Explorations of the unknown become ever more difficult--ever more seductive--in a world shrunk by jet speeds, electronic images and computer communication.
Stephen D. Thomas is a dual explorer, simultaneously trying to rediscover an ancient system of sailing, using only nature's navigational signals, and trying to find himself in the myth-made culture of Micronesia. Boat-maker, photographer, author Thomas has already turned his travels into a PBS documentary, "The Navigators," and here in book form offers an expanded log, introspective and instructive, with illustrations and diagrams tracking his search.
A man in quest may need a mentor. Thomas' mentor is a native of Satawal, a remote island among the Carolines, two weeks away from Yap by slow freighter. Navigator Mau Piailug is a proud, sometimes angry descendant of a people who sailed into the unknown about 6,000 years ago: "Long before Columbus and Magellan, before Europeans had even dared to venture beyond the sight of land, a nation of seafarers had already discovered and colonized the vast expanse of Pacific islands." Translating Piailug's lore for becoming a respected palu , or navigator, often becomes hard going. Pookof is a system of charting based on the sea creatures living around each island. Pukulaw is a way of analyzing ocean swells to determine course in daytime. Etak is a mental construct of a voyage, not-so-unlike dead reckoning but with far fewer reference points.
Easier going is Thomas' explanation of his two long excursions in Caroline culture, where itang is "the talk of wisdom" and where the aging navigators sometimes battle with the tribal chiefs for resident respect. Piailug frequently complains about seeing his people--his own children--ignore the ancient ways and desert the traditional values as they explore a less familial society based on an American model. His children went to high school but did not sit at his knee for lessons in boat-building or fishing: "They never came to learn from me."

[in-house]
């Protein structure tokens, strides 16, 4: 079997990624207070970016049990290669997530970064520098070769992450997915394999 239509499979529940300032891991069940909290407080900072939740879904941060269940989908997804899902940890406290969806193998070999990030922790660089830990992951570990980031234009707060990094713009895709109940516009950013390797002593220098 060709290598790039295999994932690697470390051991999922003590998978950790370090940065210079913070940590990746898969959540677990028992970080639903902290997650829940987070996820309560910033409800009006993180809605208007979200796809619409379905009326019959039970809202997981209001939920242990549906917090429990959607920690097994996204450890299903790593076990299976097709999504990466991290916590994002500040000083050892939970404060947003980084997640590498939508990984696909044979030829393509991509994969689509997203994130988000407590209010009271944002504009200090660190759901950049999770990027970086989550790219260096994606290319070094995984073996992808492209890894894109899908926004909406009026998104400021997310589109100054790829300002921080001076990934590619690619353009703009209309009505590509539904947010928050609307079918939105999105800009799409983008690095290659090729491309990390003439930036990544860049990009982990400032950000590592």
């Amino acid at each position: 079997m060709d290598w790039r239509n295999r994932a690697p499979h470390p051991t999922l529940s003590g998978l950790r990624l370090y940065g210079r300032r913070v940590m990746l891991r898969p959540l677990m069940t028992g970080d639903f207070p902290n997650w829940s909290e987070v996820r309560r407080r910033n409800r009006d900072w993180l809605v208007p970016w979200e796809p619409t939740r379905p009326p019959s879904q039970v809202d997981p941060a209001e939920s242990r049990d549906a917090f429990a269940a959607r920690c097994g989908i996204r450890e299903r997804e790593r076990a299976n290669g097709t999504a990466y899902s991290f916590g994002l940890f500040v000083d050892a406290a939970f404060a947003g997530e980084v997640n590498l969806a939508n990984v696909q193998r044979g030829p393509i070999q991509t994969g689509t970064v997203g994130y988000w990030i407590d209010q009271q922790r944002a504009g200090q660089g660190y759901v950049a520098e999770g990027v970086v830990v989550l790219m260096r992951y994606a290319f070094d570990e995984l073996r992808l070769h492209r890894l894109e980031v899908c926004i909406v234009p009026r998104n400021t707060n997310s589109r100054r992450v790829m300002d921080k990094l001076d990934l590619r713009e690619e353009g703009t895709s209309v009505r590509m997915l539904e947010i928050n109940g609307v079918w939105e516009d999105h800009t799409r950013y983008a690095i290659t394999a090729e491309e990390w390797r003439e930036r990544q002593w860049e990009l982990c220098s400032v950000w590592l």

Thomas came instead, looking for a father figure, for a kind of cosmic navigator who could plot a way across life as well as a way across oceans. Both mentor and student were bound to be disappointed. The palu sometimes seemed remote, sometimes drank too much, sometimes was too easily offended when Thomas searched out other authorities. The palu once even made a navigational error. The author always seemed to expect too much, to want to become at one with Satawal, although his looks and language and lore were so obviously alien.
To Thomas' credit, what he learns by the end of the book is the vainglorious nature of his quest: "My original dream to apprentice myself to a master of forgotten knowledge still seemed worthy, albeit naive." He poured gin into a coffee cup and "snorted at the puerility of it all. If I stripped away all the romanticism of the Pacific-island setting, the outrigger canoes, the leathery, tattooed men and bare-breasted girls, all I really had was a dozen notebooks full of notes. . . . Piailug could have been a house-builder in Milwaukee who had learned his craft from his father."
Certainly. And the father complaining about the kids who wouldn't listen to him could also be in Milwaukee or other parts of the Western World. Ralph Waldo Emerson discovered the impossibility of finding a new self through travel in the 19th Century, reminding any outgoing voyager that the old self is always part of his luggage.
But Thomas came home from school on Satawal with some valuable lessons and larger luggage. Several appendixes describe the old navigation in sufficient detail for moderns who may want to venture from San Pedro by bird and cloud cover. Navigation itself, in island terms, is a course in "fierceness, strength and wisdom"--a metaphor for being able to chart a life and follow it. And sailing backward in time along the itang may be a necessary method of plotting the future, recognizing the astonishing accomplishments of human continuity. A travel book with a dream, even one unrealized, teaches more than travel with a mere destination.